nearly 60 years a substantial and graceful dwelling stood on this corner.
It was probably built by Ebenezer Raymond, who bought this lot and the one
adjoining from Miles Benham in 1828. Cleveland thought William Brownell,
who owned the lot in 1831 built the house; but its style as seen in the
photographs taken before the house was razed seems to be very plainly Federal,
and not the Greek Revival so much more current in the 1830s.
In any case, in 1840
the place was acquired through foreclosure by Nelson Tunnicliff, who with
Samuel Stewart had kept a store downtown since about 1820. Tunnicliff enlarged
the house and he and later his heirs owned it until it was taken down in
1878 to build the Presby-terian Church.
The Presbyterian congregation
had been especially peripatetic: it was founded in Benton in 1802 by a group
of mostly Scots-Irish settlers from northern New Jersey, with a church built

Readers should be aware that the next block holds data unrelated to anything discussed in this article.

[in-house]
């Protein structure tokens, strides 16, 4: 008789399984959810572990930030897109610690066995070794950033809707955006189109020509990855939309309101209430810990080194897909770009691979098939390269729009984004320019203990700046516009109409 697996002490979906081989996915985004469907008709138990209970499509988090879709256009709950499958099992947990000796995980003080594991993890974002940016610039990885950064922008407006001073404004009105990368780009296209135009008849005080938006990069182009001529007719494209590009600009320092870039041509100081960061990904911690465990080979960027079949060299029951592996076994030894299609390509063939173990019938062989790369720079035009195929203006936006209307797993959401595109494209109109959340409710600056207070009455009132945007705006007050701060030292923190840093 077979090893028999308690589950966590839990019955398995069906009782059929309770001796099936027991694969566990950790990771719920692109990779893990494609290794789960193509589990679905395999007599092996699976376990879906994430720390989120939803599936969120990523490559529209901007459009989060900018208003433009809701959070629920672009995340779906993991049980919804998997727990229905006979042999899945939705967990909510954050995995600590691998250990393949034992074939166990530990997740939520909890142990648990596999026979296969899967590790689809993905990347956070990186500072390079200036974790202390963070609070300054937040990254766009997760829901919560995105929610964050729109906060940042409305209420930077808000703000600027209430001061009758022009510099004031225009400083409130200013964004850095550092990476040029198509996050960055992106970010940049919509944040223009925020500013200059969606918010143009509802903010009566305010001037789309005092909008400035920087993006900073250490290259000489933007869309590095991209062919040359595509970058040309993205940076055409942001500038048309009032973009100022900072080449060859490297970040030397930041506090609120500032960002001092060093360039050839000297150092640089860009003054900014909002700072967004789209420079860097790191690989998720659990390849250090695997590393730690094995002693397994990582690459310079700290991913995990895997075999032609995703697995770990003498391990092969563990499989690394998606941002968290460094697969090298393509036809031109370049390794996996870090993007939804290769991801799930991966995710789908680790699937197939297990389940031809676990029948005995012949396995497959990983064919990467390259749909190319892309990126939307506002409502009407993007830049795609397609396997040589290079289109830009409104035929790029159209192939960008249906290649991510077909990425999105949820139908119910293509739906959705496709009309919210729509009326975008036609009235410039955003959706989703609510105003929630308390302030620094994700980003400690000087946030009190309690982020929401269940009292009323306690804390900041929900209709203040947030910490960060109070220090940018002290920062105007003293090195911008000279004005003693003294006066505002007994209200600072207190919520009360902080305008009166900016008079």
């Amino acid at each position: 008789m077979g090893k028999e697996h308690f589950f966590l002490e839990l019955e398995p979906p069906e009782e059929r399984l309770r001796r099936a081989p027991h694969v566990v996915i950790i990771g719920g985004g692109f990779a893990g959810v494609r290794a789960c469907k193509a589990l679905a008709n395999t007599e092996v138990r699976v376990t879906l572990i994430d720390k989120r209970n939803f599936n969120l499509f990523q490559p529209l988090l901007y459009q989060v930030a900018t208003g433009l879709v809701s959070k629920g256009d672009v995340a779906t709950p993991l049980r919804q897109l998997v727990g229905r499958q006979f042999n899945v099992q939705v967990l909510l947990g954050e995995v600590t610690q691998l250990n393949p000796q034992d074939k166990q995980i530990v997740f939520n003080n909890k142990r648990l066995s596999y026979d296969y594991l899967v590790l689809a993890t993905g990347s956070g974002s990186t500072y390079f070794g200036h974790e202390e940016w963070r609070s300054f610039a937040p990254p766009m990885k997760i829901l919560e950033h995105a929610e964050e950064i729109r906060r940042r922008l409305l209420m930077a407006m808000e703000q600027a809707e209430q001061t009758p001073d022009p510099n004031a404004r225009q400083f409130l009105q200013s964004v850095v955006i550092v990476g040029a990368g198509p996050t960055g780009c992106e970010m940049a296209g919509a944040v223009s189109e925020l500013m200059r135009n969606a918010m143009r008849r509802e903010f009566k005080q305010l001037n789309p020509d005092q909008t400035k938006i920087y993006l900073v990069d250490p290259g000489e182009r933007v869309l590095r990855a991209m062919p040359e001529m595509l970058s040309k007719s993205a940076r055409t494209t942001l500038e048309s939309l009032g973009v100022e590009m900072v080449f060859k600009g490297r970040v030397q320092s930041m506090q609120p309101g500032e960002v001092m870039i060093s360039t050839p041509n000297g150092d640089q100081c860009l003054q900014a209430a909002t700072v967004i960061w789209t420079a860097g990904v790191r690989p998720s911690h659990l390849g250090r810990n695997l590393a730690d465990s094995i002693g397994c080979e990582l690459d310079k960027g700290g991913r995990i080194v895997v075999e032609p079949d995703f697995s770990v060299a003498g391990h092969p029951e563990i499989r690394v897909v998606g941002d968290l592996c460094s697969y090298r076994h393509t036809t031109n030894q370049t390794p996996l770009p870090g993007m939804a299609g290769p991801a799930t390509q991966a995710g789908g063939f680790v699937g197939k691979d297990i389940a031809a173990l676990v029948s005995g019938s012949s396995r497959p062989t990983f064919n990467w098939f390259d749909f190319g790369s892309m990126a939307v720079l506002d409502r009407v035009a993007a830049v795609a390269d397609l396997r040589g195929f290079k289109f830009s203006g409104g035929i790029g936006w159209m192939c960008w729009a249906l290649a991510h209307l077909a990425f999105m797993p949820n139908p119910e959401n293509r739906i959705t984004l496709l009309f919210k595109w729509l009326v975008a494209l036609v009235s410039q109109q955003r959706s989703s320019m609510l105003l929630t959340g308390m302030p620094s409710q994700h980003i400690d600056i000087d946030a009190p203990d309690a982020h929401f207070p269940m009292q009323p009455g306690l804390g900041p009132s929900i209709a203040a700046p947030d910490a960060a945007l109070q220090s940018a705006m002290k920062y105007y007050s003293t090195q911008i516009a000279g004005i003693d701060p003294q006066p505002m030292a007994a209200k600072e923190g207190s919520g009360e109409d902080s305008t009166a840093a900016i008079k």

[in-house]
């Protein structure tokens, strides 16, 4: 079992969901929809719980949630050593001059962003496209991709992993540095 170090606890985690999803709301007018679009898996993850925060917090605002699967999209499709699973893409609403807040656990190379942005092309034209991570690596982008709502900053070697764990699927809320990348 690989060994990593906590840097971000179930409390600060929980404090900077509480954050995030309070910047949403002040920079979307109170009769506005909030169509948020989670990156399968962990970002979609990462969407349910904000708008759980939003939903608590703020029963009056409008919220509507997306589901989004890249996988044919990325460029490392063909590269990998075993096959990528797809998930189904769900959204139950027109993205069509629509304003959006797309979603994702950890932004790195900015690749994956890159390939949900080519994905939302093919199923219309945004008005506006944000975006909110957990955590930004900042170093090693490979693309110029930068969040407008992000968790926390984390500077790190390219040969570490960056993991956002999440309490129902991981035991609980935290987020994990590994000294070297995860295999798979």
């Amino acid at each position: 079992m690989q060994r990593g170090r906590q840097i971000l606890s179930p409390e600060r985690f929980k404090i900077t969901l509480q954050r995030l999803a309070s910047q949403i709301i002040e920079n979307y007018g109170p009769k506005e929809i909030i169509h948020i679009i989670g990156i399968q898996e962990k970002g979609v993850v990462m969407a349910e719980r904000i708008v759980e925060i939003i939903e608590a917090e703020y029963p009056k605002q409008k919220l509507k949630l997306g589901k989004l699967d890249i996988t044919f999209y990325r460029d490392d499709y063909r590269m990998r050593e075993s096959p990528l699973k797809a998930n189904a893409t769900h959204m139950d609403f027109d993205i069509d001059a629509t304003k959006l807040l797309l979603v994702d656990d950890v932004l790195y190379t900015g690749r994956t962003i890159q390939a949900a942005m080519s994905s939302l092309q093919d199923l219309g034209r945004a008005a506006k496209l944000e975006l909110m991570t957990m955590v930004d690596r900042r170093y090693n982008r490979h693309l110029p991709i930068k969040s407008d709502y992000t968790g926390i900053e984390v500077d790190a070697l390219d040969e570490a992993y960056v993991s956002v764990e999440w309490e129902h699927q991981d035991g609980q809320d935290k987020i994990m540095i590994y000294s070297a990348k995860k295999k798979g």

at Kipp's Hill in 1821. In 1823 a group of 48 persons founded the daughter
congregation in Penn Yan and built the first church in what would be the
village in 1825, at what is now 305-307 Main Street. This congregation split
in 1841, with the larger part along with the pastor founding a Congregationalist
church and erecting their own building, which was used by them until the
group disbanded in 1855. By 1879 the reunited Presbyterian congregation
had recovered enough to build a new church on the site of the Tunicliff
house. The structure cost $40,000 to build, with a 100-foot steeple and
a hall that could seat 1000 people.
The lot was originally
part of the land sold by Abraham Wagener to Jonathan Bordwell in 1819, and
then came into the hands of Miles Benham. Benham then sold the lot to Ebenezer
Raymond. In 1829, when Raymond sold it to Abel F. Terrill, he got $800 for
it, indicating there was probably already a house there. It was Terrill
who sold it to Brownell, for $1200 in 1831, and when Brownell sold it to
the hatter Ebenezer Jenkins only four years later he got $3400, indicating
that some further improvement had occurred, if not the building of an entirely
new house. It should be noted that Clinton Street was put through about
1835, which would also have increased the value of the lot.